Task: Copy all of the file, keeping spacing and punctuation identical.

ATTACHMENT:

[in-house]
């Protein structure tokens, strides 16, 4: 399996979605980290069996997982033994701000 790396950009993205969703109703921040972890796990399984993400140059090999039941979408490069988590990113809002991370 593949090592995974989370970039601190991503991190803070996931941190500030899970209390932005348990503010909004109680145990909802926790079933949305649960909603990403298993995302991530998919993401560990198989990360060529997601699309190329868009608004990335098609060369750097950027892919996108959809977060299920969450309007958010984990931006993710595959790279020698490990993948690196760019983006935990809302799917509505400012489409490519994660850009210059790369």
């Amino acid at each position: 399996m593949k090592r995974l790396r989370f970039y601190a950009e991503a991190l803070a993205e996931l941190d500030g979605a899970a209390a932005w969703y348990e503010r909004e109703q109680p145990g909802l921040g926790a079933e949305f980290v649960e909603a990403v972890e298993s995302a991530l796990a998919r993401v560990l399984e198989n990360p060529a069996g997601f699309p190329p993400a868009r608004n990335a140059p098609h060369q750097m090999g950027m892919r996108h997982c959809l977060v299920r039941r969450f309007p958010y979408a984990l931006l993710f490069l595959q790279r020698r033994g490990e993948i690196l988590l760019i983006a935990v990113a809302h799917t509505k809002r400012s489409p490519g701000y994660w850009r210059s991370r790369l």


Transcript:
[in-house]
């Protein structure tokens, strides 16, 4: 399996979605980290069996997982033994701000 790396950009993205969703109703921040972890796990399984993400140059090999039941979408490069988590990113809002991370 593949090592995974989370970039601190991503991190803070996931941190500030899970209390932005348990503010909004109680145990909802926790079933949305649960909603990403298993995302991530998919993401560990198989990360060529997601699309190329868009608004990335098609060369750097950027892919996108959809977060299920969450309007958010984990931006993710595959790279020698490990993948690196760019983006935990809302799917509505400012489409490519994660850009210059790369």
């Amino acid at each position: 399996m593949k090592r995974l790396r989370f970039y601190a950009e991503a991190l803070a993205e996931l941190d500030g979605a899970a209390a932005w969703y348990e503010r909004e109703q109680p145990g909802l921040g926790a079933e949305f980290v649960e909603a990403v972890e298993s995302a991530l796990a998919r993401v560990l399984e198989n990360p060529a069996g997601f699309p190329p993400a868009r608004n990335a140059p098609h060369q750097m090999g950027m892919r996108h997982c959809l977060v299920r039941r969450f309007p958010y979408a984990l931006l993710f490069l595959q790279r020698r033994g490990e993948i690196l988590l760019i983006a935990v990113a809302h799917t509505k809002r400012s489409p490519g701000y994660w850009r210059s991370r790369l």